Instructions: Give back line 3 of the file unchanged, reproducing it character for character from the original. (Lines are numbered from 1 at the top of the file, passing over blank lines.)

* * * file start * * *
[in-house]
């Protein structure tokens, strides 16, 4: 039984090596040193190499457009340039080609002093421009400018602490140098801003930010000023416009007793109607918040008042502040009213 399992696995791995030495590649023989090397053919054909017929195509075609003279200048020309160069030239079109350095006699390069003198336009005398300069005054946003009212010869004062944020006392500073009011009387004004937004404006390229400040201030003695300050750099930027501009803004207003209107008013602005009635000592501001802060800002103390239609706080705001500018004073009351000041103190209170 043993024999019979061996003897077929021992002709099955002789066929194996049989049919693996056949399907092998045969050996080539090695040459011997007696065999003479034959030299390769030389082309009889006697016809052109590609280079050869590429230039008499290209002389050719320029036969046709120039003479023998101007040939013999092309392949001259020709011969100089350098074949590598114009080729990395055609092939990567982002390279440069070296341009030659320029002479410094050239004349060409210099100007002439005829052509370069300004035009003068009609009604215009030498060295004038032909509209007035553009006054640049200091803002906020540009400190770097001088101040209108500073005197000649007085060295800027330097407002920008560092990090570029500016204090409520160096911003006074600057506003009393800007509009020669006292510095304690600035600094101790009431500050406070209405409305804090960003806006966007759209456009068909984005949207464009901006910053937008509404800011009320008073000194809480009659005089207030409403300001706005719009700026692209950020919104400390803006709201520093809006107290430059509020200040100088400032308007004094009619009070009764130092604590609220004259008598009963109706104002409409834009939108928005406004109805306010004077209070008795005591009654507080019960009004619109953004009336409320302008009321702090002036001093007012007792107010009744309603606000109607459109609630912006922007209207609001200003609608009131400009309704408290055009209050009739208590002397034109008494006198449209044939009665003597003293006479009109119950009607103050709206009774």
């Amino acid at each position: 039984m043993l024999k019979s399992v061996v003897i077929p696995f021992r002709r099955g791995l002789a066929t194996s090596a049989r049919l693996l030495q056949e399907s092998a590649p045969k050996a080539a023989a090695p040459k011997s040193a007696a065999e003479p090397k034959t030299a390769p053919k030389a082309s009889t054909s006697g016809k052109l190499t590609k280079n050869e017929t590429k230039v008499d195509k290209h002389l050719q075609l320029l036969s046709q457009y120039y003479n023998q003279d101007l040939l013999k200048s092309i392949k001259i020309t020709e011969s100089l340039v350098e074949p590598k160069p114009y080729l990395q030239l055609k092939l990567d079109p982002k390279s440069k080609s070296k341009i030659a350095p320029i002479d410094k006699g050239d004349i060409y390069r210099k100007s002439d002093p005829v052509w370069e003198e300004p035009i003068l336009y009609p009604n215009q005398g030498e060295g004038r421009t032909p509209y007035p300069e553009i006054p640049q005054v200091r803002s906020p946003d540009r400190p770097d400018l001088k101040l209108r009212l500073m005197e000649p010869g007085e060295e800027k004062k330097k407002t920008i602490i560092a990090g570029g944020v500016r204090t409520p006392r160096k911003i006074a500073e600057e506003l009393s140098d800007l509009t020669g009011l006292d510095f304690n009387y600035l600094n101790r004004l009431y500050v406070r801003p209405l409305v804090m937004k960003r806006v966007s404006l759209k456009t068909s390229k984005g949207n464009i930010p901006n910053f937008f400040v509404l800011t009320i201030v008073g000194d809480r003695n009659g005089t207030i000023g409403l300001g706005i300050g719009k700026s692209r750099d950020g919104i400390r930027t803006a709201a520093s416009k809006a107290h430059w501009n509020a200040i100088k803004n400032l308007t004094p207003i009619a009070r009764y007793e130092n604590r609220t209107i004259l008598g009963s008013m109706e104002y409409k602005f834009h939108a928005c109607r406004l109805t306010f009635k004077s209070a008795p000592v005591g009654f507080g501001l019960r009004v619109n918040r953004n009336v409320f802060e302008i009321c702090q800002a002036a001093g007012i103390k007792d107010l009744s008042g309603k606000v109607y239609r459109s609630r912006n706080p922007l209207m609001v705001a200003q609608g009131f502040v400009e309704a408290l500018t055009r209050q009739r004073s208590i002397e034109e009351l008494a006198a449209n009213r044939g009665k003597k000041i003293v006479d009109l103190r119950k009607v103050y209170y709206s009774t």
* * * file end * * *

């Amino acid at each position: 039984m043993l024999k019979s399992v061996v003897i077929p696995f021992r002709r099955g791995l002789a066929t194996s090596a049989r049919l693996l030495q056949e399907s092998a590649p045969k050996a080539a023989a090695p040459k011997s040193a007696a065999e003479p090397k034959t030299a390769p053919k030389a082309s009889t054909s006697g016809k052109l190499t590609k280079n050869e017929t590429k230039v008499d195509k290209h002389l050719q075609l320029l036969s046709q457009y120039y003479n023998q003279d101007l040939l013999k200048s092309i392949k001259i020309t020709e011969s100089l340039v350098e074949p590598k160069p114009y080729l990395q030239l055609k092939l990567d079109p982002k390279s440069k080609s070296k341009i030659a350095p320029i002479d410094k006699g050239d004349i060409y390069r210099k100007s002439d002093p005829v052509w370069e003198e300004p035009i003068l336009y009609p009604n215009q005398g030498e060295g004038r421009t032909p509209y007035p300069e553009i006054p640049q005054v200091r803002s906020p946003d540009r400190p770097d400018l001088k101040l209108r009212l500073m005197e000649p010869g007085e060295e800027k004062k330097k407002t920008i602490i560092a990090g570029g944020v500016r204090t409520p006392r160096k911003i006074a500073e600057e506003l009393s140098d800007l509009t020669g009011l006292d510095f304690n009387y600035l600094n101790r004004l009431y500050v406070r801003p209405l409305v804090m937004k960003r806006v966007s404006l759209k456009t068909s390229k984005g949207n464009i930010p901006n910053f937008f400040v509404l800011t009320i201030v008073g000194d809480r003695n009659g005089t207030i000023g409403l300001g706005i300050g719009k700026s692209r750099d950020g919104i400390r930027t803006a709201a520093s416009k809006a107290h430059w501009n509020a200040i100088k803004n400032l308007t004094p207003i009619a009070r009764y007793e130092n604590r609220t209107i004259l008598g009963s008013m109706e104002y409409k602005f834009h939108a928005c109607r406004l109805t306010f009635k004077s209070a008795p000592v005591g009654f507080g501001l019960r009004v619109n918040r953004n009336v409320f802060e302008i009321c702090q800002a002036a001093g007012i103390k007792d107010l009744s008042g309603k606000v109607y239609r459109s609630r912006n706080p922007l209207m609001v705001a200003q609608g009131f502040v400009e309704a408290l500018t055009r209050q009739r004073s208590i002397e034109e009351l008494a006198a449209n009213r044939g009665k003597k000041i003293v006479d009109l103190r119950k009607v103050y209170y709206s009774t």